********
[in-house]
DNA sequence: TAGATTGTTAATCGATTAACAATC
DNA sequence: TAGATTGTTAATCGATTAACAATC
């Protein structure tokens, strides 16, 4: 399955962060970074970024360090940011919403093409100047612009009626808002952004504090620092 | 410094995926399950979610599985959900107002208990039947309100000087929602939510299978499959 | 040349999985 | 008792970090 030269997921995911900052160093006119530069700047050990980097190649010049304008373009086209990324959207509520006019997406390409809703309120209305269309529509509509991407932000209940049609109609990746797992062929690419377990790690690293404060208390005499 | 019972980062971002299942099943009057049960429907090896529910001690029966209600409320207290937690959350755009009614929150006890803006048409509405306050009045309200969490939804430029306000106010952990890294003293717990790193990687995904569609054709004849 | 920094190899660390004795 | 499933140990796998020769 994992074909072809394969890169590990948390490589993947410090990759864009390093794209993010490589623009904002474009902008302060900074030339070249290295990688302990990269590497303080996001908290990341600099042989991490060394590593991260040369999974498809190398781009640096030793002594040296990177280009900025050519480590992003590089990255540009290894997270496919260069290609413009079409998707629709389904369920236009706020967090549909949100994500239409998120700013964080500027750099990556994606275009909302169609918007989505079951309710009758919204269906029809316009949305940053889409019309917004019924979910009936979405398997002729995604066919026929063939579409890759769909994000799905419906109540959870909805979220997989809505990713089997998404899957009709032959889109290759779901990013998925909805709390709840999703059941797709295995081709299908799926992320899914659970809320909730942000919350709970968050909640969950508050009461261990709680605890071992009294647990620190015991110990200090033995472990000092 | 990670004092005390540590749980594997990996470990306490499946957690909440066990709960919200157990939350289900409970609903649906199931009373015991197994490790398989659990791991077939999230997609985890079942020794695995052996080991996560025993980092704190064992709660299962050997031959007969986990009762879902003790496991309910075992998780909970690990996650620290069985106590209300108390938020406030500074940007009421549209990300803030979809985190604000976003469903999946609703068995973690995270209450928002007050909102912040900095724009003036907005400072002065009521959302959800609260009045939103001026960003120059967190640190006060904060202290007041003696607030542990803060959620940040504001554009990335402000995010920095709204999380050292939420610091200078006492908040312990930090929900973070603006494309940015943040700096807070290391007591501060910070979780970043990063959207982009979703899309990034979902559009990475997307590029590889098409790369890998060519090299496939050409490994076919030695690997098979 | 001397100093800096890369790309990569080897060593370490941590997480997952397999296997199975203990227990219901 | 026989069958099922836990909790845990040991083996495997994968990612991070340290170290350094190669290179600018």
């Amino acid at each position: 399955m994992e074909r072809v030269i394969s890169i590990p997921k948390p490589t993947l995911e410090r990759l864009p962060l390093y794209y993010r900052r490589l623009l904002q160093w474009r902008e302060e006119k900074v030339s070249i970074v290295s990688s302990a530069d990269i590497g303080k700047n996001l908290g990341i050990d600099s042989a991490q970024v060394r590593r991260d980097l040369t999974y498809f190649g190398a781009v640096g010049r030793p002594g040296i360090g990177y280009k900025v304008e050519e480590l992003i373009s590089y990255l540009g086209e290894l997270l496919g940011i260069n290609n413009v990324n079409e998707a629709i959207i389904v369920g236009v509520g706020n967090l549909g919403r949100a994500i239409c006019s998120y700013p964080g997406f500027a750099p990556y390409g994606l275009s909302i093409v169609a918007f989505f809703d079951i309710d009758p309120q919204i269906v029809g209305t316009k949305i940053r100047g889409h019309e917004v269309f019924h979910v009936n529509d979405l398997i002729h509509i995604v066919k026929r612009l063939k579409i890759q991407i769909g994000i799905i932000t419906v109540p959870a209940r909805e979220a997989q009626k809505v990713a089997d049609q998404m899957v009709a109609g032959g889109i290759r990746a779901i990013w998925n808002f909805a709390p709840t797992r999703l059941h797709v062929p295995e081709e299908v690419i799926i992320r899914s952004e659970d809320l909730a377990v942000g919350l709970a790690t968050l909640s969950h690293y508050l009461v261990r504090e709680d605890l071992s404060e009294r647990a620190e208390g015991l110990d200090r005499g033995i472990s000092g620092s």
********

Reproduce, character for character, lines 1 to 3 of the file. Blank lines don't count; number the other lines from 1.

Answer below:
[in-house]
DNA sequence: TAGATTGTTAATCGATTAACAATC
DNA sequence: TAGATTGTTAATCGATTAACAATC